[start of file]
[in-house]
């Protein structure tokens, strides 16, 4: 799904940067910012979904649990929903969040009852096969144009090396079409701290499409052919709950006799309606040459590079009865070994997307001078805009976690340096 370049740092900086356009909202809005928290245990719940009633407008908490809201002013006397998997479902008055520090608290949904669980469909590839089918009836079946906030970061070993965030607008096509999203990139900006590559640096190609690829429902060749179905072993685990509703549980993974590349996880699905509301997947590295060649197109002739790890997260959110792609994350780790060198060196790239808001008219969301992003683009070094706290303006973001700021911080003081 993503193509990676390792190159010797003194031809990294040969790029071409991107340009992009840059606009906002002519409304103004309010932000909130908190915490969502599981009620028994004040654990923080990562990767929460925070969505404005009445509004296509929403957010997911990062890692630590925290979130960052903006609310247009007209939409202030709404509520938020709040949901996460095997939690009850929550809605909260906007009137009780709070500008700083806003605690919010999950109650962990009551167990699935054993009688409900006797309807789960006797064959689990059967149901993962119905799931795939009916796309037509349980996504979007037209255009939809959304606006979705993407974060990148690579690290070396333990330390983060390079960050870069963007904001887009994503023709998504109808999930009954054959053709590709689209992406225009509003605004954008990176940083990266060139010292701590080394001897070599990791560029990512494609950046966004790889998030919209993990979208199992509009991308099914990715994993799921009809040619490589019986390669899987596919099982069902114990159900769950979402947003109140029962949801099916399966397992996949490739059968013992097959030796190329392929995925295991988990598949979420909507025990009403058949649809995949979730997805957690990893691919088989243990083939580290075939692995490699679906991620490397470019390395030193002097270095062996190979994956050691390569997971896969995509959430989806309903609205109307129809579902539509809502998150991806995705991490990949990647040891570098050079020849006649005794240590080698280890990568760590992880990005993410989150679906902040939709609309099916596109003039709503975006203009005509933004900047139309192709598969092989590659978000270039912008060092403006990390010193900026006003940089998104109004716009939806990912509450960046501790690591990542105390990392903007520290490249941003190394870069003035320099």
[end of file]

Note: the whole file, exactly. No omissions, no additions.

[in-house]
């Protein structure tokens, strides 16, 4: 799904940067910012979904649990929903969040009852096969144009090396079409701290499409052919709950006799309606040459590079009865070994997307001078805009976690340096 370049740092900086356009909202809005928290245990719940009633407008908490809201002013006397998997479902008055520090608290949904669980469909590839089918009836079946906030970061070993965030607008096509999203990139900006590559640096190609690829429902060749179905072993685990509703549980993974590349996880699905509301997947590295060649197109002739790890997260959110792609994350780790060198060196790239808001008219969301992003683009070094706290303006973001700021911080003081 993503193509990676390792190159010797003194031809990294040969790029071409991107340009992009840059606009906002002519409304103004309010932000909130908190915490969502599981009620028994004040654990923080990562990767929460925070969505404005009445509004296509929403957010997911990062890692630590925290979130960052903006609310247009007209939409202030709404509520938020709040949901996460095997939690009850929550809605909260906007009137009780709070500008700083806003605690919010999950109650962990009551167990699935054993009688409900006797309807789960006797064959689990059967149901993962119905799931795939009916796309037509349980996504979007037209255009939809959304606006979705993407974060990148690579690290070396333990330390983060390079960050870069963007904001887009994503023709998504109808999930009954054959053709590709689209992406225009509003605004954008990176940083990266060139010292701590080394001897070599990791560029990512494609950046966004790889998030919209993990979208199992509009991308099914990715994993799921009809040619490589019986390669899987596919099982069902114990159900769950979402947003109140029962949801099916399966397992996949490739059968013992097959030796190329392929995925295991988990598949979420909507025990009403058949649809995949979730997805957690990893691919088989243990083939580290075939692995490699679906991620490397470019390395030193002097270095062996190979994956050691390569997971896969995509959430989806309903609205109307129809579902539509809502998150991806995705991490990949990647040891570098050079020849006649005794240590080698280890990568760590992880990005993410989150679906902040939709609309099916596109003039709503975006203009005509933004900047139309192709598969092989590659978000270039912008060092403006990390010193900026006003940089998104109004716009939806990912509450960046501790690591990542105390990392903007520290490249941003190394870069003035320099």